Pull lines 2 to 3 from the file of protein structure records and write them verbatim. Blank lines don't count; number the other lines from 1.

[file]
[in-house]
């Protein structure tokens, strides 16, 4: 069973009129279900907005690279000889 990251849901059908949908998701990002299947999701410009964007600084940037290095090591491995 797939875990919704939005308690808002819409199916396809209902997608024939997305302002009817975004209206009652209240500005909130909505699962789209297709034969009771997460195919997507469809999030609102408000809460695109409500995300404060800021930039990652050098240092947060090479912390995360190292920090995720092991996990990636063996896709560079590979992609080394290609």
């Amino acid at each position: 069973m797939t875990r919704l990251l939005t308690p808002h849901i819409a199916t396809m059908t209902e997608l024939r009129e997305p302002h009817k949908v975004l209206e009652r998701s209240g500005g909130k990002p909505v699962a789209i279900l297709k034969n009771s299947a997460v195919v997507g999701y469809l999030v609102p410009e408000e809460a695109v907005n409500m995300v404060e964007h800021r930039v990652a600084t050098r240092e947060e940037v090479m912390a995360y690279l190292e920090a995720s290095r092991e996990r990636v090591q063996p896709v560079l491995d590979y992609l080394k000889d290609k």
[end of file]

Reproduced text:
């Protein structure tokens, strides 16, 4: 069973009129279900907005690279000889 990251849901059908949908998701990002299947999701410009964007600084940037290095090591491995 797939875990919704939005308690808002819409199916396809209902997608024939997305302002009817975004209206009652209240500005909130909505699962789209297709034969009771997460195919997507469809999030609102408000809460695109409500995300404060800021930039990652050098240092947060090479912390995360190292920090995720092991996990990636063996896709560079590979992609080394290609």
């Amino acid at each position: 069973m797939t875990r919704l990251l939005t308690p808002h849901i819409a199916t396809m059908t209902e997608l024939r009129e997305p302002h009817k949908v975004l209206e009652r998701s209240g500005g909130k990002p909505v699962a789209i279900l297709k034969n009771s299947a997460v195919v997507g999701y469809l999030v609102p410009e408000e809460a695109v907005n409500m995300v404060e964007h800021r930039v990652a600084t050098r240092e947060e940037v090479m912390a995360y690279l190292e920090a995720s290095r092991e996990r990636v090591q063996p896709v560079l491995d590979y992609l080394k000889d290609k």